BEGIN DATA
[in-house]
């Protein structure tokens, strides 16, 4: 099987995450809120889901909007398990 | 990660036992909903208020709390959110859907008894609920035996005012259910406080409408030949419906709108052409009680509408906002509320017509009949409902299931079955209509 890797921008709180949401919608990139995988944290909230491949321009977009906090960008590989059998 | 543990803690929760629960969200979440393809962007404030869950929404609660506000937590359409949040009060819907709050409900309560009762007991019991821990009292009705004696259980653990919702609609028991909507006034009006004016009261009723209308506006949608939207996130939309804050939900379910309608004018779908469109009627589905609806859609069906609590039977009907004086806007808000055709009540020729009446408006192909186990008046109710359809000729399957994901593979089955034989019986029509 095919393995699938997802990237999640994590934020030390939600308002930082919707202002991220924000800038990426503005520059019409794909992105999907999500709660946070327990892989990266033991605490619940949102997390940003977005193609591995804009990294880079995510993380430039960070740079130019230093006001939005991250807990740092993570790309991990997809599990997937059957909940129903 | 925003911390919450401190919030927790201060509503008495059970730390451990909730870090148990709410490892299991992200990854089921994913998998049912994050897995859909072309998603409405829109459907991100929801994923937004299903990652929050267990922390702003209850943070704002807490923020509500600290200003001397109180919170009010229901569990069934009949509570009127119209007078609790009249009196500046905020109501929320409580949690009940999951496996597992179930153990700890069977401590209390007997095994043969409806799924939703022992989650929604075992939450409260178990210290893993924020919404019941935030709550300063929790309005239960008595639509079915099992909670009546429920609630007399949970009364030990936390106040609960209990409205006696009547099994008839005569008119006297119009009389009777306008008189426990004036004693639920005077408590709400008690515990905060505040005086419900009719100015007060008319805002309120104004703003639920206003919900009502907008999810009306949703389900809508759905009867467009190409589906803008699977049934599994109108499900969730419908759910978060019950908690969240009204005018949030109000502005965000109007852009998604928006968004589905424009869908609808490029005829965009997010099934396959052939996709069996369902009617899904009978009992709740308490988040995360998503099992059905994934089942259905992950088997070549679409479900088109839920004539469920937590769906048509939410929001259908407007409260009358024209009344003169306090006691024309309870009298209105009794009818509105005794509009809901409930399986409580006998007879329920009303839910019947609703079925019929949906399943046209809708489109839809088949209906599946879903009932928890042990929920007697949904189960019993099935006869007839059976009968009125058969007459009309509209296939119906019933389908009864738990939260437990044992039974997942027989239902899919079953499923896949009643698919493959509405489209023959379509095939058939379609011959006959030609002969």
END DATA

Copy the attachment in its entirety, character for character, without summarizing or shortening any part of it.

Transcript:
[in-house]
């Protein structure tokens, strides 16, 4: 099987995450809120889901909007398990 | 990660036992909903208020709390959110859907008894609920035996005012259910406080409408030949419906709108052409009680509408906002509320017509009949409902299931079955209509 890797921008709180949401919608990139995988944290909230491949321009977009906090960008590989059998 | 543990803690929760629960969200979440393809962007404030869950929404609660506000937590359409949040009060819907709050409900309560009762007991019991821990009292009705004696259980653990919702609609028991909507006034009006004016009261009723209308506006949608939207996130939309804050939900379910309608004018779908469109009627589905609806859609069906609590039977009907004086806007808000055709009540020729009446408006192909186990008046109710359809000729399957994901593979089955034989019986029509 095919393995699938997802990237999640994590934020030390939600308002930082919707202002991220924000800038990426503005520059019409794909992105999907999500709660946070327990892989990266033991605490619940949102997390940003977005193609591995804009990294880079995510993380430039960070740079130019230093006001939005991250807990740092993570790309991990997809599990997937059957909940129903 | 925003911390919450401190919030927790201060509503008495059970730390451990909730870090148990709410490892299991992200990854089921994913998998049912994050897995859909072309998603409405829109459907991100929801994923937004299903990652929050267990922390702003209850943070704002807490923020509500600290200003001397109180919170009010229901569990069934009949509570009127119209007078609790009249009196500046905020109501929320409580949690009940999951496996597992179930153990700890069977401590209390007997095994043969409806799924939703022992989650929604075992939450409260178990210290893993924020919404019941935030709550300063929790309005239960008595639509079915099992909670009546429920609630007399949970009364030990936390106040609960209990409205006696009547099994008839005569008119006297119009009389009777306008008189426990004036004693639920005077408590709400008690515990905060505040005086419900009719100015007060008319805002309120104004703003639920206003919900009502907008999810009306949703389900809508759905009867467009190409589906803008699977049934599994109108499900969730419908759910978060019950908690969240009204005018949030109000502005965000109007852009998604928006968004589905424009869908609808490029005829965009997010099934396959052939996709069996369902009617899904009978009992709740308490988040995360998503099992059905994934089942259905992950088997070549679409479900088109839920004539469920937590769906048509939410929001259908407007409260009358024209009344003169306090006691024309309870009298209105009794009818509105005794509009809901409930399986409580006998007879329920009303839910019947609703079925019929949906399943046209809708489109839809088949209906599946879903009932928890042990929920007697949904189960019993099935006869007839059976009968009125058969007459009309509209296939119906019933389908009864738990939260437990044992039974997942027989239902899919079953499923896949009643698919493959509405489209023959379509095939058939379609011959006959030609002969």